The competitive advantage theory is an approach to the sales and marketing process that emphasis should be placed on the production of high quality goods and services that can in turn be sold at the best possible prices. This is in contrast with the comparative advantage theory, which tends to focus more on the production of goods and services based on the availability of natural resources and the potential to produce goods that may be exported. There is an ongoing controversy regarding the essentials of competitive advantage theory and how well that theory fits into the current worldview.
There are several assumptions commonly associated with the competitive advantage theory. One has to do with the understanding that having natural resources on hand is not necessary in order to produce goods and services. Importing what is needed for the production can be managed with ease, making it possible for any good or service to be produced anywhere in the world. This is in contrast to the idea of making the most of local resources as a means of keeping costs low. According to proponents of competitive advantage, being open to importing essentials means that there is no danger of the economy being locked into the production of goods that are dependent on natural resources which may eventually be depleted, limiting the range of production within that given geographical location.
With the focus of the competitive advantage theory on quality production, the understanding is that the labor used to produce the goods in question will be somewhat inexpensive in comparison to the returns generated. This does not mean that labor will necessarily be cheap, but that it will be in proportion to the profits generated from the sale of high quality goods at higher prices. Higher profits means the ability to maintain production, meet demand, and keep employees working, which in turn feeds the local economy and helps to increase the standard of living.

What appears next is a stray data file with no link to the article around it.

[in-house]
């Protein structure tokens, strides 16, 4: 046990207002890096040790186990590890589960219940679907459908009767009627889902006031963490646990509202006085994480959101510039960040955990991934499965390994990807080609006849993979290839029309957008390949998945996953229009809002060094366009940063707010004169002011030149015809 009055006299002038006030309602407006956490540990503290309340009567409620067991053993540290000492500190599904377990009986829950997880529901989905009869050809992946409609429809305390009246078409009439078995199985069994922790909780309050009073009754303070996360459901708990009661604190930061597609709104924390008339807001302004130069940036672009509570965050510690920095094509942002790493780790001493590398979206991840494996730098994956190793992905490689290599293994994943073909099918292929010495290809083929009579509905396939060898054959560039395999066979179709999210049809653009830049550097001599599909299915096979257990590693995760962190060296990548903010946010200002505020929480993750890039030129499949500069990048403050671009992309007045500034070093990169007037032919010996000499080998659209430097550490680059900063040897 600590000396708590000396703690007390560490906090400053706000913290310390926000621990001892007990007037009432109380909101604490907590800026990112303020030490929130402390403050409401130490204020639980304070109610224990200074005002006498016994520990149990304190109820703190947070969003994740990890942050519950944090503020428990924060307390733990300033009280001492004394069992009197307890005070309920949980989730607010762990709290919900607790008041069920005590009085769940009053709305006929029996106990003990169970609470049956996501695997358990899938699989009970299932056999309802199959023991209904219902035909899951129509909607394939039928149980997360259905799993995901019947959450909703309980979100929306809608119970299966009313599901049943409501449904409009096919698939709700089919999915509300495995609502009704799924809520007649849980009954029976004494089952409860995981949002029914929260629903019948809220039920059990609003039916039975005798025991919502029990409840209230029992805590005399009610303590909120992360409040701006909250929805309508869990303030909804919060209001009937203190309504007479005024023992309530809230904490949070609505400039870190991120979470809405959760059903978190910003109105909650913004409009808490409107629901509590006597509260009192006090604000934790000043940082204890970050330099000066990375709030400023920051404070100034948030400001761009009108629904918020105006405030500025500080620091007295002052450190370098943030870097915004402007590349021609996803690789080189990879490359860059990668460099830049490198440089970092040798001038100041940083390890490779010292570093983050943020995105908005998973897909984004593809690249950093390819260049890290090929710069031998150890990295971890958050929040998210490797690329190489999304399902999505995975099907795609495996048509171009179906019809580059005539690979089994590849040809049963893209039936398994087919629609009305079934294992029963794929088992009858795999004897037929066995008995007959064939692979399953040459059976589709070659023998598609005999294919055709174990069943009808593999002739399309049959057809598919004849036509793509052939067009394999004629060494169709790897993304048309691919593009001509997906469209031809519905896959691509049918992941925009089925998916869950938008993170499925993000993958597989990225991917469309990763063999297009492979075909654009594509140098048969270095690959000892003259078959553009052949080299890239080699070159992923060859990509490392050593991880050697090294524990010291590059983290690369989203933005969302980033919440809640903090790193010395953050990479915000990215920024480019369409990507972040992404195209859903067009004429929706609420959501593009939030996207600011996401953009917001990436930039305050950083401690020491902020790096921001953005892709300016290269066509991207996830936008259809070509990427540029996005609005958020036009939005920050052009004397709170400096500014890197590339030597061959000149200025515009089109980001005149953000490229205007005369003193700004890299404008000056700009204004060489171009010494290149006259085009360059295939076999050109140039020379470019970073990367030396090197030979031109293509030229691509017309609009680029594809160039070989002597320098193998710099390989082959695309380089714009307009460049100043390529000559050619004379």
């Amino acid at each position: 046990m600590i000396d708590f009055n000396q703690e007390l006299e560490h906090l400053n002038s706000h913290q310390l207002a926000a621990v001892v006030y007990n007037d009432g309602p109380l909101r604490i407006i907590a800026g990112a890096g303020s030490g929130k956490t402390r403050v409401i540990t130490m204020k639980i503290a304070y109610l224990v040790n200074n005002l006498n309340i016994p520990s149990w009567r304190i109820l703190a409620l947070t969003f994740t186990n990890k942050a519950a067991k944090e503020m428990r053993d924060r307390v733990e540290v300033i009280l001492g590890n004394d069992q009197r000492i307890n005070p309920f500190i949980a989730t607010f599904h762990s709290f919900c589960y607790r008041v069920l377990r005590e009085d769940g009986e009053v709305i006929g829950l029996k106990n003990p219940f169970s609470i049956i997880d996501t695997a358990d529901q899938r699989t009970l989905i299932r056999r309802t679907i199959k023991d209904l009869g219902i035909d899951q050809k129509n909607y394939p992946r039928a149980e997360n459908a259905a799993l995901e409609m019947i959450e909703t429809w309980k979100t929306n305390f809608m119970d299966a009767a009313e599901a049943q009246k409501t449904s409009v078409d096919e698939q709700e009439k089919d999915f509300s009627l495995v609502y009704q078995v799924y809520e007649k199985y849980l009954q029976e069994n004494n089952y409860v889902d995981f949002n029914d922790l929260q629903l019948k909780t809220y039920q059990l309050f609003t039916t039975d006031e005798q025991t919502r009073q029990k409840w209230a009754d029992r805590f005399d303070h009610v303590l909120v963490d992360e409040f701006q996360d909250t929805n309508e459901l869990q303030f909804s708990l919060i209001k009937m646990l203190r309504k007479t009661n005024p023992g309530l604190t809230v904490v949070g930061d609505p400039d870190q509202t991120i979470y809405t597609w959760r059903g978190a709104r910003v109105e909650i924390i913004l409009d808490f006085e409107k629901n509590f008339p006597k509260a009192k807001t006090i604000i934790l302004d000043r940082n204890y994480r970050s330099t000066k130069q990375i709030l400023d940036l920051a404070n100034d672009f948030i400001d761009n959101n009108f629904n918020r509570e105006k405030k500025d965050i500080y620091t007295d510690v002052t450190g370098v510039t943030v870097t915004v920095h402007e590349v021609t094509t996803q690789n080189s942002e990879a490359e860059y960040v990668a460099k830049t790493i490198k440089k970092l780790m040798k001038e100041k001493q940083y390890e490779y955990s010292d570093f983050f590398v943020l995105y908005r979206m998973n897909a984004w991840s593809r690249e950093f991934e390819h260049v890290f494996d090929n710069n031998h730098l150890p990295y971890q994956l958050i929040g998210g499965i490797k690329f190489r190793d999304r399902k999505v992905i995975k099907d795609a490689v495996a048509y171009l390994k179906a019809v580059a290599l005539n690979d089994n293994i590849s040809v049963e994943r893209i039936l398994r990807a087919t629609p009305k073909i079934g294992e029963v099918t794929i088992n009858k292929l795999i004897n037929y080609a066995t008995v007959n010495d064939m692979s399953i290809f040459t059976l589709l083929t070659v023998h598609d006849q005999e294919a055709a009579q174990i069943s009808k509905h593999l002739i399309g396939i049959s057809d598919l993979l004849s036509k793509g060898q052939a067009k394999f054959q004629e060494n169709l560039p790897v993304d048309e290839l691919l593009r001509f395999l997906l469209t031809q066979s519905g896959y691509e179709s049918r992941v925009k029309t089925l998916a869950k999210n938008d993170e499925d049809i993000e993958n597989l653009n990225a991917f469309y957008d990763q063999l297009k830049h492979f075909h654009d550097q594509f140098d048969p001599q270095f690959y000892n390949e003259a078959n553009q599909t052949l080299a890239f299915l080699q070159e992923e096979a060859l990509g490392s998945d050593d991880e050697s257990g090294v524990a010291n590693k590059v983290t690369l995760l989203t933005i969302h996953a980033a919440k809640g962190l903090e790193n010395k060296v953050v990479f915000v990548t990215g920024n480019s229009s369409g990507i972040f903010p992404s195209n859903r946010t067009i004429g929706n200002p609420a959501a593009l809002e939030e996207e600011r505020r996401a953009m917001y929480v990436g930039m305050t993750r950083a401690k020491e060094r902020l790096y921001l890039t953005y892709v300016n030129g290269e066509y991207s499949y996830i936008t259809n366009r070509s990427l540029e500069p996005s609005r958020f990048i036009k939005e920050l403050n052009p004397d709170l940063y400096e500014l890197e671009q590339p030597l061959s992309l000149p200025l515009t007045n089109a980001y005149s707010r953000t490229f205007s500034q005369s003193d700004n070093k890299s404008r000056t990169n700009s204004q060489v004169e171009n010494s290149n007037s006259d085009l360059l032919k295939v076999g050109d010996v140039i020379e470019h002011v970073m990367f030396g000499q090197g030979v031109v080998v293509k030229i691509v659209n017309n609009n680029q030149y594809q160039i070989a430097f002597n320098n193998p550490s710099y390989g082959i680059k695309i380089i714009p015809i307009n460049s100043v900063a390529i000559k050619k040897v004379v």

This emphasis on quality is understood to provide a distinct advantage over competitors who operate from a different approach. With the competitive advantage theory, quality eventually overcomes other options that are of lower quality, even when those inferior goods are available at much lower prices. As consumers become more aware that they are spending more money buying other goods that do not provide the same level of satisfaction, they will migrate to products that may cost a little more initially, but ultimately provide more utility in the long run.